Swaffham Bulbeck village green
Swaffham Bulbeck is a village in Cambridgeshire, at the fen edge, about 8 miles from the City of Cambridge, and 6 miles from the famous racing town of Newmarket. The parish of Swaffham Bulbeck is part of the Diocese of Ely.
The neighbouring village is Swaffham Prior.
Culture and community
Every year the village summer theatre company produces and performs one of Gilbert and Sullivan's operas. Established in 1982 the company has run every year since, first at the Long Barn to the south of the village until its redevelopment in 1988 and then to a much more capacious setting in a barn central to the village by kind permission of the owner. This venue too has now come up for redevelopment and the production is now based at Downing Farm by kind permission of the Turner family.
The church is dedicated to St Mary the Virgin. The west tower was built in the early 13th century and is the most ancient part of a very ancient building. The tower is 12½ feet square with three storeys and is supported by eight buttresses. It is built of locally quarried clunch (from Burwell).
The nave was constructed in the first half of the 13th century. It consists of four uniform bays with six octagonal piers supporting the clerestory which was added in the 15th century. The north aisle was built in about 1300 and the south aisle a few years later.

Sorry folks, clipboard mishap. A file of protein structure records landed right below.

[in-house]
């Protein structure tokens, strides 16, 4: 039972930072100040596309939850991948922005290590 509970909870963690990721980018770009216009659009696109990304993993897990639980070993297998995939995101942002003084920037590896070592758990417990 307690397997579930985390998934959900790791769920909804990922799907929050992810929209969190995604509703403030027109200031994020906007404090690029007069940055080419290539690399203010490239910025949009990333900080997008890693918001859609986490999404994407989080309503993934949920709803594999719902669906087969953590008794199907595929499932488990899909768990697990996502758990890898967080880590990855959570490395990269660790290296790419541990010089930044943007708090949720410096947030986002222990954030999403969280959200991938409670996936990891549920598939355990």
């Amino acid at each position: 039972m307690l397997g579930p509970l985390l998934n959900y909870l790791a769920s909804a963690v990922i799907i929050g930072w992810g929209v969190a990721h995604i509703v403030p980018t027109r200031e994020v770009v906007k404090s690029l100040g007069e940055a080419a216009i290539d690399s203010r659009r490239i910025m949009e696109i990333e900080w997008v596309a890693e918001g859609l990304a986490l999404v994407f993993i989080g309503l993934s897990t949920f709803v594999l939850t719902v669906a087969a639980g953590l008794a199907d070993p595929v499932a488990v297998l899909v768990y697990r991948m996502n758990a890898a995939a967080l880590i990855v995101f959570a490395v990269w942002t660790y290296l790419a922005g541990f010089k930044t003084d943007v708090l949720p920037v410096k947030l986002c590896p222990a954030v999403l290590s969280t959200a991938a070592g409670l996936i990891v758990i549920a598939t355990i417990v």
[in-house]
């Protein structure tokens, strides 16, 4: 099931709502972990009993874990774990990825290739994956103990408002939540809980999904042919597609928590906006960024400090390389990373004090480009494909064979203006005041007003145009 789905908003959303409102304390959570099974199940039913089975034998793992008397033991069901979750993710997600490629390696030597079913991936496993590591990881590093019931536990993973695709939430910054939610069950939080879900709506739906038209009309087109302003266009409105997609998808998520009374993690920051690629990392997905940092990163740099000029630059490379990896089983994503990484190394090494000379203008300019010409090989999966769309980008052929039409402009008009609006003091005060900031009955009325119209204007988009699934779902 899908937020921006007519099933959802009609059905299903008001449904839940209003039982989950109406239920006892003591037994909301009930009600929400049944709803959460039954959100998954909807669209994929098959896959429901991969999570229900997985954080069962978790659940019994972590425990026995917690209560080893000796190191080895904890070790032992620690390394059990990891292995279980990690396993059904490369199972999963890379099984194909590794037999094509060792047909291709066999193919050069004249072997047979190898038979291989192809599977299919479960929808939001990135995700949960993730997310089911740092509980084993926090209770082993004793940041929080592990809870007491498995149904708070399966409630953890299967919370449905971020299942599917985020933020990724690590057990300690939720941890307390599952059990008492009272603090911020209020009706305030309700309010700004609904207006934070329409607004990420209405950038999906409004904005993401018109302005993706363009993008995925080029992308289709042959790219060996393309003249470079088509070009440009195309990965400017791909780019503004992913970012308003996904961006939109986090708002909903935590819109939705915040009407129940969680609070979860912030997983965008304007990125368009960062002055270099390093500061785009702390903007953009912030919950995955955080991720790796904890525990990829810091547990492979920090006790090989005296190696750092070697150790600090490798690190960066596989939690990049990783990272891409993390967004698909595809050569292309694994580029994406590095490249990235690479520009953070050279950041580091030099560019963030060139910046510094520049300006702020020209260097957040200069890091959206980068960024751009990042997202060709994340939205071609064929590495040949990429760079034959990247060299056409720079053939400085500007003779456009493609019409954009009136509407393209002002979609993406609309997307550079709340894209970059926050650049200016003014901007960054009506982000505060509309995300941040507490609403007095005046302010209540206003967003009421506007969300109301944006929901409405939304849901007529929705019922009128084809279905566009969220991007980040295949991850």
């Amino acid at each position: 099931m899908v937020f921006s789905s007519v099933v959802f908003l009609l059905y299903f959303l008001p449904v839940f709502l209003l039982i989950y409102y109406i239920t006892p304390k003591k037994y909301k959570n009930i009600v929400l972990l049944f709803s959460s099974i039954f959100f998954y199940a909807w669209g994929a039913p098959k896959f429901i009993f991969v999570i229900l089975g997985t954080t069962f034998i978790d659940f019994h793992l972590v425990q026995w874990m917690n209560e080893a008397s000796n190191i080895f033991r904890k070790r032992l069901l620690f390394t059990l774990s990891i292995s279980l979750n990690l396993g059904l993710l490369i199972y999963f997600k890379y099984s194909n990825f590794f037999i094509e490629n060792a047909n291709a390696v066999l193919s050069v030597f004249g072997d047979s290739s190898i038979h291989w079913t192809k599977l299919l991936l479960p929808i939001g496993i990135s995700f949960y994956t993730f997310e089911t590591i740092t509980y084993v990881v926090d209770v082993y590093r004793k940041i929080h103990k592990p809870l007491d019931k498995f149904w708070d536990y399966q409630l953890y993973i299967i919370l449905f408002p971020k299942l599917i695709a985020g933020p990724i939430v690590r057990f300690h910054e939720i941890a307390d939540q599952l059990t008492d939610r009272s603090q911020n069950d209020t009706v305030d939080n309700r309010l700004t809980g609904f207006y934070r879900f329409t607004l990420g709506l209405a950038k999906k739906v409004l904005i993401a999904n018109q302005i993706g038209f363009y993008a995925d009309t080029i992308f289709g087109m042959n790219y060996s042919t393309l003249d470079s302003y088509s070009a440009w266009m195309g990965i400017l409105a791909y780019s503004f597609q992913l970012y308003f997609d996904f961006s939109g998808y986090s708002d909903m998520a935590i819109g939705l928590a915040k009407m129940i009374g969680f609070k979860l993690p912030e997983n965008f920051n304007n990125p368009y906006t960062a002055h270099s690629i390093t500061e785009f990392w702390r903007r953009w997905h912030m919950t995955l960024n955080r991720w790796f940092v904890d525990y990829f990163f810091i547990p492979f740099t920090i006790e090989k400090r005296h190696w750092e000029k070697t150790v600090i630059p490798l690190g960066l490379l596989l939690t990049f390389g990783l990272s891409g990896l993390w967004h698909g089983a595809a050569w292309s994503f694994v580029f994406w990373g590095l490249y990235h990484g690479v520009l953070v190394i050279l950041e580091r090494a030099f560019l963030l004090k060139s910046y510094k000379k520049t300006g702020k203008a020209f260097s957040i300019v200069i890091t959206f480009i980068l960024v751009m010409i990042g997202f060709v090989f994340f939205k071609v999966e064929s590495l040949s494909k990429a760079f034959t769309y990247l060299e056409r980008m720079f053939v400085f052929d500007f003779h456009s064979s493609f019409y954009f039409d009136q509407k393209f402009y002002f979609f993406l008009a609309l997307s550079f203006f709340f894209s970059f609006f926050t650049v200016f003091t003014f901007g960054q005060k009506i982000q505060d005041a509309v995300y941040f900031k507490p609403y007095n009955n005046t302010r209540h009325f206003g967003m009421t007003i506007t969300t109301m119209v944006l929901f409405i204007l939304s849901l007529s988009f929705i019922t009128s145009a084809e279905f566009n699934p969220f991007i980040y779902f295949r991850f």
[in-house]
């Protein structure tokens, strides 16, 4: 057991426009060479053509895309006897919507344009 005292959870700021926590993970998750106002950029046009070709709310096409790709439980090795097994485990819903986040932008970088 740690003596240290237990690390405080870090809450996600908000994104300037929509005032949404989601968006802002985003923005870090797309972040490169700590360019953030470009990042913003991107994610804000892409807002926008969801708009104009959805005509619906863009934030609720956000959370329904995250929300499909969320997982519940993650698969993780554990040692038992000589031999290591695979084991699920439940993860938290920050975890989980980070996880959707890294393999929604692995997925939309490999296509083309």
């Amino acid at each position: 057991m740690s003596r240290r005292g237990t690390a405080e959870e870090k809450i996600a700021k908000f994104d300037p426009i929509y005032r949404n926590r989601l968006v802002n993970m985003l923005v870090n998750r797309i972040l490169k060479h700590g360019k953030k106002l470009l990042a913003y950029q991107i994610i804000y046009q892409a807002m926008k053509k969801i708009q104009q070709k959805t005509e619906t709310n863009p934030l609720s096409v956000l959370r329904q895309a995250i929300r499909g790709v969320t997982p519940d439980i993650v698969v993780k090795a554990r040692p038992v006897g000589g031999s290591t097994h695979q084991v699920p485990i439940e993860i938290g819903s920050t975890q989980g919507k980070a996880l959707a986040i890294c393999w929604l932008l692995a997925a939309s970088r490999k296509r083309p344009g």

Apart from some fragments of 14th and 15th century stained glass in the north aisle, all the 10 windows in the aisles and 8 in the celestorey are of plain leaded glass. The nave is some 57 feet long by 21 feet wide and the aisles are 11 feet wide. The church can seat about 200 people at full capacity.
The churchyard contains many interesting gravestones — there are six tomb chests, the earliest dating from 1742, and about 35 headstones with shaped tops dating from 1703 onwards.
As regards the vicarage, in the late 1970s it was decided by the parish that the village no longer required a vicarage of its own. It was sold to the public, and now provides bed and breakfast accommodation. It is erroneously now called The Old Rectory.
The village is located just beyond the end of Swaffham Bulbeck Lode, a man-made waterway connected to the River Cam. The hamlet of Commercial End, at the northern edge of the village, was an important inland port from mediæval times, although the waterway had been in use since Roman times. Principal buildings include the late 17th century Merchants House, which had a counting house added in the mid 18th century. Workers' cottages and warehouses were added to the street by Thomas Bowyer, after he acquired the house in 1805. River trade declined once the railways reached the area, and the house and contents were sold after 1877. The street retains its 18th and early 19th century character, although the lode is now only navigable as far as Slade Farm, some 2 miles away.
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